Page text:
In order to recover compensation for injuries sustained in a traffic accident, the law of negligence requires you to prove that the crash was the fault of another driver or entity. A thorough investigation of a motorcycle accident is usually complicated, requiring a skilled lawyer who has the ability to establish driver fault or find an alternative cause for the accident.

Establishing Fault. Statistics show that nearly 70% of motorcycle accidents involving other vehicles are caused by drivers who violate a motorcyclist’s right of way. Failing to check blind spots, misjudging the speed of a motorcycle, and tailgating can often lead to an accident.

Assessing Road Conditions. Many times road conditions like undivided highways, curves, poor or misleading signage and defects like potholes and pavement ridges are contributing factors in motorcycle crash injuries and fatalities. Intersections have a high incidence of multi-vehicle motorcycle accidents, while many single-vehicle accidents occur along curves and on undivided highways. Questions that should be asked are: Was there a problem with the design or construction of the roadway? Are they furnished with appropriate signs? Do their traffic controls function properly? These are key questions to be asked during the investigation.

Vehicle and Safety Gear Inspection. Up to 3% of accidents are caused by vehicle failure. It is important to have a qualified expert inspect the motorcycle and determine if a breakdown, or defect caused the accident. It is also important to review safety gear to see if the equipment complies with government standards. For instance, all helmets have to meet Federal Motor Vehicle Safety Standard 218. In the case of a head injury, it is necessary to assess the helmet’s performance in the crash by examining its style and weight, the thickness of its lining, and the sturdiness of its chin strap and rivets.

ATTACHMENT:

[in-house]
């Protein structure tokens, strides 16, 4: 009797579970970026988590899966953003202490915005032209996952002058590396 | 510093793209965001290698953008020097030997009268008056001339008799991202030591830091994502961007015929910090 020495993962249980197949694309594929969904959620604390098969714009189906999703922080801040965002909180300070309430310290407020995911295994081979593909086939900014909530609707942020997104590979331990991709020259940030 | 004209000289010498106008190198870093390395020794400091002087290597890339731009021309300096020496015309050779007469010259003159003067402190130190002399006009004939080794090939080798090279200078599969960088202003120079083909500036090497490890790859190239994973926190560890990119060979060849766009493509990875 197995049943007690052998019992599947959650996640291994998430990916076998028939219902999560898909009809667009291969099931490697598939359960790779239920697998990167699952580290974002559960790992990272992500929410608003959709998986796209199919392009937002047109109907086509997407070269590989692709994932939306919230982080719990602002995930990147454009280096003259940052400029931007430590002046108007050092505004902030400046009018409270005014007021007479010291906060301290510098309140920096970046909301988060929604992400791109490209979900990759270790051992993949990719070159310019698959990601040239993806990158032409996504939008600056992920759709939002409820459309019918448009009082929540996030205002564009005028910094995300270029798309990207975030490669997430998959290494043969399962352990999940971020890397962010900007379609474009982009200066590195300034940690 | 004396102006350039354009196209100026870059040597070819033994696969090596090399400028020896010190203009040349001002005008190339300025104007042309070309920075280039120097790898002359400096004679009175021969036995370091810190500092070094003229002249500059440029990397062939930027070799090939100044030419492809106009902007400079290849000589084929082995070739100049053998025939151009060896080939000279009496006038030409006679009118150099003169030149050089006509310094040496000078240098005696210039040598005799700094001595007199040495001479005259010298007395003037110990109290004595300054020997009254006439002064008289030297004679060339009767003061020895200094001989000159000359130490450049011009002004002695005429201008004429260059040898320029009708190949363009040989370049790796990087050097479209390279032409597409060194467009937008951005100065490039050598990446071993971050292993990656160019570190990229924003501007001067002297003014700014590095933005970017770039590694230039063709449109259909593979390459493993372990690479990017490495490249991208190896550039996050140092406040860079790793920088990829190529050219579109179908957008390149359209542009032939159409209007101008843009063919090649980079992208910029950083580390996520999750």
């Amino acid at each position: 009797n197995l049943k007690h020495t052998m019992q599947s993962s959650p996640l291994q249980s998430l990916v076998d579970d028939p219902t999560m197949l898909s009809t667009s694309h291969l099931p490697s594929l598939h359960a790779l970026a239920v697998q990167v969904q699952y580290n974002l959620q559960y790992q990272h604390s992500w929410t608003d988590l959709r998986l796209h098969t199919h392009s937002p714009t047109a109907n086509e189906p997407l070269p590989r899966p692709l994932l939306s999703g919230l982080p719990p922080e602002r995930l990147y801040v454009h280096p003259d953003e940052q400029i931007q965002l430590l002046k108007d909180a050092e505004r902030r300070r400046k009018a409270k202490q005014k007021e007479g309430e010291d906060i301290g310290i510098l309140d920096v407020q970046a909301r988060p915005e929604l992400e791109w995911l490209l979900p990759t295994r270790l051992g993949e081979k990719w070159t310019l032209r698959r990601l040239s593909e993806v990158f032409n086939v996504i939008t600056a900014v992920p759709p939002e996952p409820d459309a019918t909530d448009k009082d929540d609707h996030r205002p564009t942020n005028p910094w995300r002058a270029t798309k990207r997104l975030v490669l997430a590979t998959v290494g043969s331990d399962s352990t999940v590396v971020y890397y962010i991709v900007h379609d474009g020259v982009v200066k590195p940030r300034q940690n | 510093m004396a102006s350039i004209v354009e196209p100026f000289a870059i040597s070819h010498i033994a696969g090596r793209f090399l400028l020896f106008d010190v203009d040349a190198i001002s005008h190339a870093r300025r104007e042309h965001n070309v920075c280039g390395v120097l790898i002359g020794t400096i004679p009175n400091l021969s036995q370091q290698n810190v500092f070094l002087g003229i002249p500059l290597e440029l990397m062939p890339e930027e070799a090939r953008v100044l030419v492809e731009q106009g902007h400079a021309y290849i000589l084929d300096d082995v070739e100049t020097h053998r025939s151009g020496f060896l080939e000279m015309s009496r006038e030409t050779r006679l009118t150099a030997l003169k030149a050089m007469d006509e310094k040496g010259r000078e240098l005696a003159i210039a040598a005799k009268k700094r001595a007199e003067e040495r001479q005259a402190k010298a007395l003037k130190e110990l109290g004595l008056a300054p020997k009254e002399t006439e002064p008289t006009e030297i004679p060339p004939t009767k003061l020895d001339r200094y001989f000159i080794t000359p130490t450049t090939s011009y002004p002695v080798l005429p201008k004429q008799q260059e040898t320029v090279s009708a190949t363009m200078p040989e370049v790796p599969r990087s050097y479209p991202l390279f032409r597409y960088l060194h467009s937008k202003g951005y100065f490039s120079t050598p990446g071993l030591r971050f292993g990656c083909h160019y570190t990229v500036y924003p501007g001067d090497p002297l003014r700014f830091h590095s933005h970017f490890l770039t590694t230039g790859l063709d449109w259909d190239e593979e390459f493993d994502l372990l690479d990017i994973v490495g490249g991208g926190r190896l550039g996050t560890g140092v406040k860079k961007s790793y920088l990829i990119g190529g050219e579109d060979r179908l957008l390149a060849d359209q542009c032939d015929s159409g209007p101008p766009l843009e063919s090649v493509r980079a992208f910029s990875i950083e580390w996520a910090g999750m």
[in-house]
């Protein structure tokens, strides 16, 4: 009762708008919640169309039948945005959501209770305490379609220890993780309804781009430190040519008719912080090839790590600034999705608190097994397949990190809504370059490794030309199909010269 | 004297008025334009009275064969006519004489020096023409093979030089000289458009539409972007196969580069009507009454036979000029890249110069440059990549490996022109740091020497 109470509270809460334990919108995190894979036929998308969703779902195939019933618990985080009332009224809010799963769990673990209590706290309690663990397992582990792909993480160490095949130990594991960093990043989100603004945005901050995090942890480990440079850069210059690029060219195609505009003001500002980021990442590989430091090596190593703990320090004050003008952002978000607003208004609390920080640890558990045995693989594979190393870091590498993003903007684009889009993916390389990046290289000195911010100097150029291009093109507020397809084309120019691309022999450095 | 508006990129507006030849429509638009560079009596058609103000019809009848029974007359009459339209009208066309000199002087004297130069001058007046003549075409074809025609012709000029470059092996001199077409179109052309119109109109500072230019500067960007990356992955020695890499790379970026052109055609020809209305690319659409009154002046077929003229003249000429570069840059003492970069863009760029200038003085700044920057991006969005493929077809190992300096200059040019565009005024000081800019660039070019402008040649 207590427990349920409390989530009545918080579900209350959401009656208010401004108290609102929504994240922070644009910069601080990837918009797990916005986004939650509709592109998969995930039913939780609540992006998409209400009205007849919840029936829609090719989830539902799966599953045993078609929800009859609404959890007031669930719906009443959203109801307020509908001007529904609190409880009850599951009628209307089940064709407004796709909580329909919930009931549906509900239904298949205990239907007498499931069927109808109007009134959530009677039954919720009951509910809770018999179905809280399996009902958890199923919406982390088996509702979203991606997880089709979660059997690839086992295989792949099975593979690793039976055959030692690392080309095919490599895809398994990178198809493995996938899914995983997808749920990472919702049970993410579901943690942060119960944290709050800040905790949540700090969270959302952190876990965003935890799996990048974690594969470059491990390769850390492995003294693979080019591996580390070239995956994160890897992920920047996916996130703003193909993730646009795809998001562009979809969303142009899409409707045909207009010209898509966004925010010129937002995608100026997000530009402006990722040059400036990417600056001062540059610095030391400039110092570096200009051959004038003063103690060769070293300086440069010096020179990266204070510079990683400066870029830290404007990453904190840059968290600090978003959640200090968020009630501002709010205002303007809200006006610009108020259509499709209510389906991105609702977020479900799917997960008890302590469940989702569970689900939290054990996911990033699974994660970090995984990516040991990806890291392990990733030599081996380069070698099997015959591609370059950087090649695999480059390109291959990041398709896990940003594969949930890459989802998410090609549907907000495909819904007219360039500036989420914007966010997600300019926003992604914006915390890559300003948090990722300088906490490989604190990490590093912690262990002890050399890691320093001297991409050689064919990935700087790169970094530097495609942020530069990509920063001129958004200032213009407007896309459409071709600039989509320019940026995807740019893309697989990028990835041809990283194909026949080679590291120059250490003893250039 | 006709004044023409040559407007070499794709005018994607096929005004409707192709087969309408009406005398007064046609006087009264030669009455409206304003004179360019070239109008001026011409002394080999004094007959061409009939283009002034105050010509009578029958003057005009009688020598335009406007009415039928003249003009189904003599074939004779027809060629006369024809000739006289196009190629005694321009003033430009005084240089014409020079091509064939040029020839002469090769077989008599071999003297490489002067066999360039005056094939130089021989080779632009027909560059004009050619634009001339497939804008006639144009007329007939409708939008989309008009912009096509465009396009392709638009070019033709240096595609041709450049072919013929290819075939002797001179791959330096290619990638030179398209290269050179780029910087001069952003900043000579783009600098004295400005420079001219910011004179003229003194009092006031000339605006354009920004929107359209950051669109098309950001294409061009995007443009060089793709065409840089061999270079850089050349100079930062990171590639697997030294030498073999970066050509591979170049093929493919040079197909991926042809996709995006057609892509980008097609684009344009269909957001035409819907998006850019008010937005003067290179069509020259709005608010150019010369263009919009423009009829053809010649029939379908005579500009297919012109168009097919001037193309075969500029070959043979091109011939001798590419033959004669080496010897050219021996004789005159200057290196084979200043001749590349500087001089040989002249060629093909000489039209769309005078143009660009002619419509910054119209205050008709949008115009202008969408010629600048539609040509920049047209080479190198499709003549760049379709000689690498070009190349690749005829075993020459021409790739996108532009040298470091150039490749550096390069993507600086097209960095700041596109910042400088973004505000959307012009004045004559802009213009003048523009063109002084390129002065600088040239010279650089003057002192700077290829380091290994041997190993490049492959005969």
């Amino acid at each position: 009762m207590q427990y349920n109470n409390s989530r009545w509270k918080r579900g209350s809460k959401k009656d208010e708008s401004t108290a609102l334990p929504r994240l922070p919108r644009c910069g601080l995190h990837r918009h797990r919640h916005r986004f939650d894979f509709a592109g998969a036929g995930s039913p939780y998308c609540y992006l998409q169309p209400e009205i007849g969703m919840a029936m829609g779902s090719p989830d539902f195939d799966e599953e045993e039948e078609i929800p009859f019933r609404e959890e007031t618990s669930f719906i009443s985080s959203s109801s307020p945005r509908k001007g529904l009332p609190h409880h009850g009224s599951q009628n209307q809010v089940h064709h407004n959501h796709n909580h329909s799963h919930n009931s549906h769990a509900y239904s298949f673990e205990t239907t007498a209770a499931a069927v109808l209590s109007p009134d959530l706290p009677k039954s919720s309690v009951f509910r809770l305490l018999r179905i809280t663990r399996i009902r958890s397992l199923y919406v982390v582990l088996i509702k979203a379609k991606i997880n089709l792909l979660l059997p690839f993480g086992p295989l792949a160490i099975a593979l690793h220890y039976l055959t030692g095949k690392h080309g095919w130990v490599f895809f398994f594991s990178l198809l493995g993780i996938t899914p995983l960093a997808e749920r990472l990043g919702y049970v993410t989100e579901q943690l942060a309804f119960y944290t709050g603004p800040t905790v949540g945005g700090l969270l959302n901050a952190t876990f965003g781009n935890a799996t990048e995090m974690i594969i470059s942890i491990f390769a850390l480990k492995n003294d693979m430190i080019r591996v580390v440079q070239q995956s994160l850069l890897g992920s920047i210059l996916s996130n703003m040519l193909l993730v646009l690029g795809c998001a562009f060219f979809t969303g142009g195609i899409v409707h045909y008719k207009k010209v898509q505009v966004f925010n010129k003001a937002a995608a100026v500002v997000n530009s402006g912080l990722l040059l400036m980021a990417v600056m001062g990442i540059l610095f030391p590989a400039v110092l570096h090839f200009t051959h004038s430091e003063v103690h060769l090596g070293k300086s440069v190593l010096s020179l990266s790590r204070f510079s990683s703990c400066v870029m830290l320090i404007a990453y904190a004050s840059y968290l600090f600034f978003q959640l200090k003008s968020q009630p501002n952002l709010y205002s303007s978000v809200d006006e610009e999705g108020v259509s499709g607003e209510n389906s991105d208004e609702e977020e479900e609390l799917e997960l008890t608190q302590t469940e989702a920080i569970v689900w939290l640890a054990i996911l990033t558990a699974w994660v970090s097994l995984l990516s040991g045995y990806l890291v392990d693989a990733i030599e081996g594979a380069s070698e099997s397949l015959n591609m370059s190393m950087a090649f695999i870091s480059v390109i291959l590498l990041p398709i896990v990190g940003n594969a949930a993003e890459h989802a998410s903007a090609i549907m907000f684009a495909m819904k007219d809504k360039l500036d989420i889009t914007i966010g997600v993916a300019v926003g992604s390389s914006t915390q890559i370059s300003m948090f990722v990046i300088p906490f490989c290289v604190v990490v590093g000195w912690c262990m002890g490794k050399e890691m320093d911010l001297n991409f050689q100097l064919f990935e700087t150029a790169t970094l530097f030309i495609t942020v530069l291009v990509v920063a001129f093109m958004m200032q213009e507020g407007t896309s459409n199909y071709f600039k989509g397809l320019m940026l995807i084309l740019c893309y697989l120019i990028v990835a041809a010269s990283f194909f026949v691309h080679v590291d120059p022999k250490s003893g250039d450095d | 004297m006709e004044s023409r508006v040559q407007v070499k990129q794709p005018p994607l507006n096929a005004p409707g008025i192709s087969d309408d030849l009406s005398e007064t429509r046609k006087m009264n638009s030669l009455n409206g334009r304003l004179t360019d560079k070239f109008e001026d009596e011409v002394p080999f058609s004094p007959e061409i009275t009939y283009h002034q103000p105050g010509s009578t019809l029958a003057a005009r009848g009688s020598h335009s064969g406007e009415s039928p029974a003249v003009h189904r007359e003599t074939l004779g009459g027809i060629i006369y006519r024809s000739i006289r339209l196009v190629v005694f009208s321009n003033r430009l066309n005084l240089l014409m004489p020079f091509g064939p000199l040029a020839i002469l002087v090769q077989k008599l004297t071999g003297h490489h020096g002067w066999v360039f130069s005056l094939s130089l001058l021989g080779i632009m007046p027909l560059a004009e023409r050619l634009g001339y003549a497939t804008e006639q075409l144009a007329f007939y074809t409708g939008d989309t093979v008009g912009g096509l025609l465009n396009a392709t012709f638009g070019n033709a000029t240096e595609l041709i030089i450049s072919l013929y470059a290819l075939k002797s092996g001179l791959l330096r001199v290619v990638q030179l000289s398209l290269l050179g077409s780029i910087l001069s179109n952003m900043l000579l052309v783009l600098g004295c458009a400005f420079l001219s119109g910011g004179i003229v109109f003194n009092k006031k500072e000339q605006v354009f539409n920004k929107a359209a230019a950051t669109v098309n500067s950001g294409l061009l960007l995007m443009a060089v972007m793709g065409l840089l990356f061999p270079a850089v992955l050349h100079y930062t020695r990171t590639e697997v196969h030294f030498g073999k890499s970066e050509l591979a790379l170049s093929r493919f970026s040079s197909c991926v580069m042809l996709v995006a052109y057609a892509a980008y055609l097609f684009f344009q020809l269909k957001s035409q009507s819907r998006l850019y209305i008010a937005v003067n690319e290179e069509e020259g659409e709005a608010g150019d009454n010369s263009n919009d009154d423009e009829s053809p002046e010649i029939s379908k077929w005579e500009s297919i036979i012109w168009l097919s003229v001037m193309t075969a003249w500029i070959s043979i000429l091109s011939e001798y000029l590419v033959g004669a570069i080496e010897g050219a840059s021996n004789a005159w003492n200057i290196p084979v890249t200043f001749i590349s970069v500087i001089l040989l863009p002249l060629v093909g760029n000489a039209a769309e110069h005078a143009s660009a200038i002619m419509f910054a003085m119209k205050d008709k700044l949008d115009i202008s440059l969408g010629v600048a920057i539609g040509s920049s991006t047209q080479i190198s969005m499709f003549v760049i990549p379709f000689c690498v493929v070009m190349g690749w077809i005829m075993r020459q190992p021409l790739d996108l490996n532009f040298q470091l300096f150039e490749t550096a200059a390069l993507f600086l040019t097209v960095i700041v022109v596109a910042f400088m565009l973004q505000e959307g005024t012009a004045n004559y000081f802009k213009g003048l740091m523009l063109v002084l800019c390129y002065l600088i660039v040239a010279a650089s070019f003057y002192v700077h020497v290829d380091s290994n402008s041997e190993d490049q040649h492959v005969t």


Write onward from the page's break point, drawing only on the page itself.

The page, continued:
Sometimes, the motorcycle driver may be partly blamed for a motorcycle crash based on arguments that they were driving too fast or veering in and out of lanes in an unsafe manner. Arizona applies the concept of comparative negligence. Comparative negligence on the part of the motorcycle rider may result in a reduction of damages. If the motorcyclist is found to be 20% at fault for the accident, then the motorcyclist’s recovery is reduced by 20%. If he is deemed 50% at fault, then his damages are cut in half. A good lawyer must protect their client’s interests by making every effort to negate any comparative negligence arguments.

What To Do After A Motorcycle Crash

After a motorcycle crash all of the following should be done.

Investigate the accident promptly and thoroughly

Preserve evidence from the crash

Retain the motorcycle

Locate and interview witnesses to the accident

Obtain photographs of the crash scene and vehicles involved

Inspect the motorcycle and safety gear for potential defects

Hire the right experts

Recover your medical expenses and lost wages

Doing all of the following will minimize any idea that the motorcyclist caused the crash and will help to maximize the chances of success and the amount of recovery.